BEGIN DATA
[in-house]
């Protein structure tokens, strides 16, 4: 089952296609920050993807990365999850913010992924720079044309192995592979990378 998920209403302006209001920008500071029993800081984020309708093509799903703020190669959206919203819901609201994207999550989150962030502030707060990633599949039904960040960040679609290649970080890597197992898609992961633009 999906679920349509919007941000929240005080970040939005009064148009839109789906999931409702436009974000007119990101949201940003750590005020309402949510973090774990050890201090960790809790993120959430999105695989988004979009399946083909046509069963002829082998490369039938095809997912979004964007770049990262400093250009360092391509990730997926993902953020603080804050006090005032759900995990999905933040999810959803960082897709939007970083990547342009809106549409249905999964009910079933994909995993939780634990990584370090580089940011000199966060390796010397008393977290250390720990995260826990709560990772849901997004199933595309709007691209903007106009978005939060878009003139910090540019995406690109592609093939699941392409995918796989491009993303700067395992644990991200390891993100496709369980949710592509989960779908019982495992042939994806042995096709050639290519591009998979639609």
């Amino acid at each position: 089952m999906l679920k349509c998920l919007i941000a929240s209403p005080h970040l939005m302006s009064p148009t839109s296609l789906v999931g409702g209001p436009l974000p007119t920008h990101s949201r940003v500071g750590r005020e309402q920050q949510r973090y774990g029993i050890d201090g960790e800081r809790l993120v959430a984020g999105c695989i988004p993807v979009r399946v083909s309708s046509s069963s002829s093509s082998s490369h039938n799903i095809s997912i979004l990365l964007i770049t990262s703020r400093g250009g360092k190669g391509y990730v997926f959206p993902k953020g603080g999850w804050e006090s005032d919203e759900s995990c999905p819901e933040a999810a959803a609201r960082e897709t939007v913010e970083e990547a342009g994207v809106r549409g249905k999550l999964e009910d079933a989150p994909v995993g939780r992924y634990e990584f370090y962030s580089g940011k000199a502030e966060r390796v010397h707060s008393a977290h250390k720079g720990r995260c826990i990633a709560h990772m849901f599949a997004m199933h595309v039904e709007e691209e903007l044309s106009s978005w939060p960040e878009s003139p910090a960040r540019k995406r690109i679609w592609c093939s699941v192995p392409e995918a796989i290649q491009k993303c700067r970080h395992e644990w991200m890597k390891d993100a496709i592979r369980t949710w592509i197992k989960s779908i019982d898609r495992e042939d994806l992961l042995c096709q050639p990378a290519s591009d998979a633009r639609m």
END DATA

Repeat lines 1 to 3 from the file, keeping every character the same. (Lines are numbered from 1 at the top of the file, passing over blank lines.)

[in-house]
């Protein structure tokens, strides 16, 4: 089952296609920050993807990365999850913010992924720079044309192995592979990378 998920209403302006209001920008500071029993800081984020309708093509799903703020190669959206919203819901609201994207999550989150962030502030707060990633599949039904960040960040679609290649970080890597197992898609992961633009 999906679920349509919007941000929240005080970040939005009064148009839109789906999931409702436009974000007119990101949201940003750590005020309402949510973090774990050890201090960790809790993120959430999105695989988004979009399946083909046509069963002829082998490369039938095809997912979004964007770049990262400093250009360092391509990730997926993902953020603080804050006090005032759900995990999905933040999810959803960082897709939007970083990547342009809106549409249905999964009910079933994909995993939780634990990584370090580089940011000199966060390796010397008393977290250390720990995260826990709560990772849901997004199933595309709007691209903007106009978005939060878009003139910090540019995406690109592609093939699941392409995918796989491009993303700067395992644990991200390891993100496709369980949710592509989960779908019982495992042939994806042995096709050639290519591009998979639609």
């Amino acid at each position: 089952m999906l679920k349509c998920l919007i941000a929240s209403p005080h970040l939005m302006s009064p148009t839109s296609l789906v999931g409702g209001p436009l974000p007119t920008h990101s949201r940003v500071g750590r005020e309402q920050q949510r973090y774990g029993i050890d201090g960790e800081r809790l993120v959430a984020g999105c695989i988004p993807v979009r399946v083909s309708s046509s069963s002829s093509s082998s490369h039938n799903i095809s997912i979004l990365l964007i770049t990262s703020r400093g250009g360092k190669g391509y990730v997926f959206p993902k953020g603080g999850w804050e006090s005032d919203e759900s995990c999905p819901e933040a999810a959803a609201r960082e897709t939007v913010e970083e990547a342009g994207v809106r549409g249905k999550l999964e009910d079933a989150p994909v995993g939780r992924y634990e990584f370090y962030s580089g940011k000199a502030e966060r390796v010397h707060s008393a977290h250390k720079g720990r995260c826990i990633a709560h990772m849901f599949a997004m199933h595309v039904e709007e691209e903007l044309s106009s978005w939060p960040e878009s003139p910090a960040r540019k995406r690109i679609w592609c093939s699941v192995p392409e995918a796989i290649q491009k993303c700067r970080h395992e644990w991200m890597k390891d993100a496709i592979r369980t949710w592509i197992k989960s779908i019982d898609r495992e042939d994806l992961l042995c096709q050639p990378a290519s591009d998979a633009r639609m």